When the Ministry of Health unveiled CareShield Life in mid-2018, the new national long-term care insurance set to replace ElderShield from 2020 got the attention of young and old alike. Why?
- It’ll be mandatory for anyone born in 1980 or later (ElderShield is an opt-out scheme)
- Premiums start from age 30 (10 years earlier than with ElderShield)
- It gives higher monthly payouts (starting at S$600 a month, compared to S$300-400 a month with ElderShield)
- It gives up to a lifetime of payouts, as long as you remain severely disabled (compared to up to 72 months now with ElderShield)
- Its payouts will increase over time until a claim is made (ElderShield payouts are fixed)
- Its premiums increase with age (ElderShield premiums stay constant)
Months after CareShield Life was announced, people are still talking about the overhaul. One critical question that’s being asked: “Just how does CareShield Life fit into my current long-term care master plan?”
To answer that, let’s examine your current long-term care plan.
Kudos if you’ve actually considered the possibility of severe disability (defined as being unable to perform 3 or more ADL or Activities of Daily Living such as feeding, bathing and going to the toilet) and the need for long-term care. According to the Ministry of Health, 1 in 2 healthy Singaporeans aged 65 could become severely disabled in their lifetime. And about 3 in 10 will live a decade or more after becoming severely disabled1.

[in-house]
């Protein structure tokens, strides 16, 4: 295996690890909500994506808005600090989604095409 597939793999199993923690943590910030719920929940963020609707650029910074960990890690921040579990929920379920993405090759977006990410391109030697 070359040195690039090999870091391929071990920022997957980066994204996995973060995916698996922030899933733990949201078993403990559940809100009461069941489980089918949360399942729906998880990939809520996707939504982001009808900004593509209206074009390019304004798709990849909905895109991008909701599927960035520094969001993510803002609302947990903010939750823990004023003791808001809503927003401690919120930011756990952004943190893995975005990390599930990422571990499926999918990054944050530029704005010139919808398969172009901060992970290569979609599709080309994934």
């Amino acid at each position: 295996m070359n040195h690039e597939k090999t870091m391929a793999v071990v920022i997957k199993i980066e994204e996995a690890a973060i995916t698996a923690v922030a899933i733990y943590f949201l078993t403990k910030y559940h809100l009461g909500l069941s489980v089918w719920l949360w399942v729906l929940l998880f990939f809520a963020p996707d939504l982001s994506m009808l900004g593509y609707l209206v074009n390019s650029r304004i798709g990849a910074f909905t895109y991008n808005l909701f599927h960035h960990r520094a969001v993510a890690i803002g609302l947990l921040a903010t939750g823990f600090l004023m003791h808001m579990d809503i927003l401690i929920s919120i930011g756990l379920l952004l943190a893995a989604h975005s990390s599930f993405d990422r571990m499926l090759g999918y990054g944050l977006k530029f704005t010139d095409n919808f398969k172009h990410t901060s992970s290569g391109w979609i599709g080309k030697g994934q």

If you’re like most folks, your long-term care plan probably comprises three components: ElderShield, personal savings and dependence on relatives.
Once you’ve got an ElderShield cover in place, it’s easy to sit back and go, “Okay, I’m safe”. The current national long-term care plan provides a monthly cash payout of up to S$400 that helps with out-of-pocket expenses for 5 to 6 years. It’s a good start for covering your basic long-term care needs. But if you consider that potential expenses for severe disability can span medical bills to mobility aids and daycare, you’ll realise that on top of the S$400, you may need to tap into your personal savings or turn to family members for financial aid.